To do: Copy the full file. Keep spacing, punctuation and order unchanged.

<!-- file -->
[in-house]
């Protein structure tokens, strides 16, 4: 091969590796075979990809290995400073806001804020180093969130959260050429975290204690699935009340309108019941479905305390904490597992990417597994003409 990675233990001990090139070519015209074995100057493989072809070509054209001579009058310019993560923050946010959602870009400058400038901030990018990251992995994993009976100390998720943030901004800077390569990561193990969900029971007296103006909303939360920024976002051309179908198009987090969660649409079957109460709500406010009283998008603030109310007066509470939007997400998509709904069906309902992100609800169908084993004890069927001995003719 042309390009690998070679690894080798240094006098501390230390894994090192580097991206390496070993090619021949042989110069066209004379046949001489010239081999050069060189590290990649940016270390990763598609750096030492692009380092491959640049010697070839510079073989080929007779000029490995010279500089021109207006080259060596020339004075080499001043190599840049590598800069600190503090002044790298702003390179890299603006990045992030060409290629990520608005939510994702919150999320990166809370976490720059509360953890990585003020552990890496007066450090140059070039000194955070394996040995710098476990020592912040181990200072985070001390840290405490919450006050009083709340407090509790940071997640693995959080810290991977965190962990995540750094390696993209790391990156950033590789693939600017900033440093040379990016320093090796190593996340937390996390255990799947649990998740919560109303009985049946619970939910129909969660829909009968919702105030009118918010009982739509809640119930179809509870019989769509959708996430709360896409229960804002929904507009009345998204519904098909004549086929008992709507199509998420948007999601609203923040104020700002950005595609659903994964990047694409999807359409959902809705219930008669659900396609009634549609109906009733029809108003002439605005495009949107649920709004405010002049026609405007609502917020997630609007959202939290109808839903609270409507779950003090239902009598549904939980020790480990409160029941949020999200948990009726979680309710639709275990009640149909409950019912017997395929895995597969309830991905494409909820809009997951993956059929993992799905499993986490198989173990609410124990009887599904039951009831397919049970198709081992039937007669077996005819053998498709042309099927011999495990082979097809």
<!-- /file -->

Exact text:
[in-house]
């Protein structure tokens, strides 16, 4: 091969590796075979990809290995400073806001804020180093969130959260050429975290204690699935009340309108019941479905305390904490597992990417597994003409 990675233990001990090139070519015209074995100057493989072809070509054209001579009058310019993560923050946010959602870009400058400038901030990018990251992995994993009976100390998720943030901004800077390569990561193990969900029971007296103006909303939360920024976002051309179908198009987090969660649409079957109460709500406010009283998008603030109310007066509470939007997400998509709904069906309902992100609800169908084993004890069927001995003719 042309390009690998070679690894080798240094006098501390230390894994090192580097991206390496070993090619021949042989110069066209004379046949001489010239081999050069060189590290990649940016270390990763598609750096030492692009380092491959640049010697070839510079073989080929007779000029490995010279500089021109207006080259060596020339004075080499001043190599840049590598800069600190503090002044790298702003390179890299603006990045992030060409290629990520608005939510994702919150999320990166809370976490720059509360953890990585003020552990890496007066450090140059070039000194955070394996040995710098476990020592912040181990200072985070001390840290405490919450006050009083709340407090509790940071997640693995959080810290991977965190962990995540750094390696993209790391990156950033590789693939600017900033440093040379990016320093090796190593996340937390996390255990799947649990998740919560109303009985049946619970939910129909969660829909009968919702105030009118918010009982739509809640119930179809509870019989769509959708996430709360896409229960804002929904507009009345998204519904098909004549086929008992709507199509998420948007999601609203923040104020700002950005595609659903994964990047694409999807359409959902809705219930008669659900396609009634549609109906009733029809108003002439605005495009949107649920709004405010002049026609405007609502917020997630609007959202939290109808839903609270409507779950003090239902009598549904939980020790480990409160029941949020999200948990009726979680309710639709275990009640149909409950019912017997395929895995597969309830991905494409909820809009997951993956059929993992799905499993986490198989173990609410124990009887599904039951009831397919049970198709081992039937007669077996005819053998498709042309099927011999495990082979097809």